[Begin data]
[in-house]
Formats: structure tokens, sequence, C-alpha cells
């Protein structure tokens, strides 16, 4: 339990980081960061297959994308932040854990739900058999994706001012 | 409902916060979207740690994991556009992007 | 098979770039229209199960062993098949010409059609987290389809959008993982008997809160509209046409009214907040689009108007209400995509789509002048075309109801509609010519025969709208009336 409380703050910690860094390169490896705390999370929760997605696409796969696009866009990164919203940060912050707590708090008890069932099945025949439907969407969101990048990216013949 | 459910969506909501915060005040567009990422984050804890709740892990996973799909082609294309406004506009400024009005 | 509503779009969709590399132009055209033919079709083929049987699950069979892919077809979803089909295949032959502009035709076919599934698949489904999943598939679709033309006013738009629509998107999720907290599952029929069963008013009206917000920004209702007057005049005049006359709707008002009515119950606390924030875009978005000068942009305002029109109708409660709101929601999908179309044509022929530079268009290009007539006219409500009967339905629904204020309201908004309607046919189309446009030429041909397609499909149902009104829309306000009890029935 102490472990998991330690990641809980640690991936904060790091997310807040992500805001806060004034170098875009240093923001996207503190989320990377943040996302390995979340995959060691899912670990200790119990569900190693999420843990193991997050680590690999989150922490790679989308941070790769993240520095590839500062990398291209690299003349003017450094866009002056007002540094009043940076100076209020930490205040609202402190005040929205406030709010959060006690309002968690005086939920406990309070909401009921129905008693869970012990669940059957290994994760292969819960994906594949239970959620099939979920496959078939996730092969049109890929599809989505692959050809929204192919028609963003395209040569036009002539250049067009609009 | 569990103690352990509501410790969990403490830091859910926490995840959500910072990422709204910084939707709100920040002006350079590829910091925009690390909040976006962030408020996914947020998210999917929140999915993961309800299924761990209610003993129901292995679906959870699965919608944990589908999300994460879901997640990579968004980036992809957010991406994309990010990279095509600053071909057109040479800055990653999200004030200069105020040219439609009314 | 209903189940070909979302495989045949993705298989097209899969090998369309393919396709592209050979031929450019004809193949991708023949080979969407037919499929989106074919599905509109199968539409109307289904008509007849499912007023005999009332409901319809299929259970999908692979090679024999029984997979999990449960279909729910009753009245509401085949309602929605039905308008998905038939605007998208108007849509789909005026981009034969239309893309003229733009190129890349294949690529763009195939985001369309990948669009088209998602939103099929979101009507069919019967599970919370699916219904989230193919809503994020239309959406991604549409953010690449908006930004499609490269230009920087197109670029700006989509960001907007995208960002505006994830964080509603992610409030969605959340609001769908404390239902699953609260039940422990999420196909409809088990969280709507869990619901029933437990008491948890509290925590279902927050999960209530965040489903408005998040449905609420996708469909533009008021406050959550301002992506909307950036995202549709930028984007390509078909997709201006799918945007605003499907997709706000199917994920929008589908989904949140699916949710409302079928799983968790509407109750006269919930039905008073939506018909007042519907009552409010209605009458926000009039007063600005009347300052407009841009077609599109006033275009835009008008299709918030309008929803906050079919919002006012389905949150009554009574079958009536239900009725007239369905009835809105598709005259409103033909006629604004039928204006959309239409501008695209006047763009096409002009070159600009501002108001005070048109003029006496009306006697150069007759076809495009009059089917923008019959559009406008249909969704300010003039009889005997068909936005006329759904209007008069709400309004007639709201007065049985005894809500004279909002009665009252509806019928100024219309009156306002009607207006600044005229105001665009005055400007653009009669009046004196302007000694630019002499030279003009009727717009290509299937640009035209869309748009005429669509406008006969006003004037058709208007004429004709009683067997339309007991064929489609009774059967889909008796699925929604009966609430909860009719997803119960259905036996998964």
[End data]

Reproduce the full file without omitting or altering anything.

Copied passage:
[in-house]
Formats: structure tokens, sequence, C-alpha cells
């Protein structure tokens, strides 16, 4: 339990980081960061297959994308932040854990739900058999994706001012 | 409902916060979207740690994991556009992007 | 098979770039229209199960062993098949010409059609987290389809959008993982008997809160509209046409009214907040689009108007209400995509789509002048075309109801509609010519025969709208009336 409380703050910690860094390169490896705390999370929760997605696409796969696009866009990164919203940060912050707590708090008890069932099945025949439907969407969101990048990216013949 | 459910969506909501915060005040567009990422984050804890709740892990996973799909082609294309406004506009400024009005 | 509503779009969709590399132009055209033919079709083929049987699950069979892919077809979803089909295949032959502009035709076919599934698949489904999943598939679709033309006013738009629509998107999720907290599952029929069963008013009206917000920004209702007057005049005049006359709707008002009515119950606390924030875009978005000068942009305002029109109708409660709101929601999908179309044509022929530079268009290009007539006219409500009967339905629904204020309201908004309607046919189309446009030429041909397609499909149902009104829309306000009890029935 102490472990998991330690990641809980640690991936904060790091997310807040992500805001806060004034170098875009240093923001996207503190989320990377943040996302390995979340995959060691899912670990200790119990569900190693999420843990193991997050680590690999989150922490790679989308941070790769993240520095590839500062990398291209690299003349003017450094866009002056007002540094009043940076100076209020930490205040609202402190005040929205406030709010959060006690309002968690005086939920406990309070909401009921129905008693869970012990669940059957290994994760292969819960994906594949239970959620099939979920496959078939996730092969049109890929599809989505692959050809929204192919028609963003395209040569036009002539250049067009609009 | 569990103690352990509501410790969990403490830091859910926490995840959500910072990422709204910084939707709100920040002006350079590829910091925009690390909040976006962030408020996914947020998210999917929140999915993961309800299924761990209610003993129901292995679906959870699965919608944990589908999300994460879901997640990579968004980036992809957010991406994309990010990279095509600053071909057109040479800055990653999200004030200069105020040219439609009314 | 209903189940070909979302495989045949993705298989097209899969090998369309393919396709592209050979031929450019004809193949991708023949080979969407037919499929989106074919599905509109199968539409109307289904008509007849499912007023005999009332409901319809299929259970999908692979090679024999029984997979999990449960279909729910009753009245509401085949309602929605039905308008998905038939605007998208108007849509789909005026981009034969239309893309003229733009190129890349294949690529763009195939985001369309990948669009088209998602939103099929979101009507069919019967599970919370699916219904989230193919809503994020239309959406991604549409953010690449908006930004499609490269230009920087197109670029700006989509960001907007995208960002505006994830964080509603992610409030969605959340609001769908404390239902699953609260039940422990999420196909409809088990969280709507869990619901029933437990008491948890509290925590279902927050999960209530965040489903408005998040449905609420996708469909533009008021406050959550301002992506909307950036995202549709930028984007390509078909997709201006799918945007605003499907997709706000199917994920929008589908989904949140699916949710409302079928799983968790509407109750006269919930039905008073939506018909007042519907009552409010209605009458926000009039007063600005009347300052407009841009077609599109006033275009835009008008299709918030309008929803906050079919919002006012389905949150009554009574079958009536239900009725007239369905009835809105598709005259409103033909006629604004039928204006959309239409501008695209006047763009096409002009070159600009501002108001005070048109003029006496009306006697150069007759076809495009009059089917923008019959559009406008249909969704300010003039009889005997068909936005006329759904209007008069709400309004007639709201007065049985005894809500004279909002009665009252509806019928100024219309009156306002009607207006600044005229105001665009005055400007653009009669009046004196302007000694630019002499030279003009009727717009290509299937640009035209869309748009005429669509406008006969006003004037058709208007004429004709009683067997339309007991064929489609009774059967889909008796699925929604009966609430909860009719997803119960259905036996998964």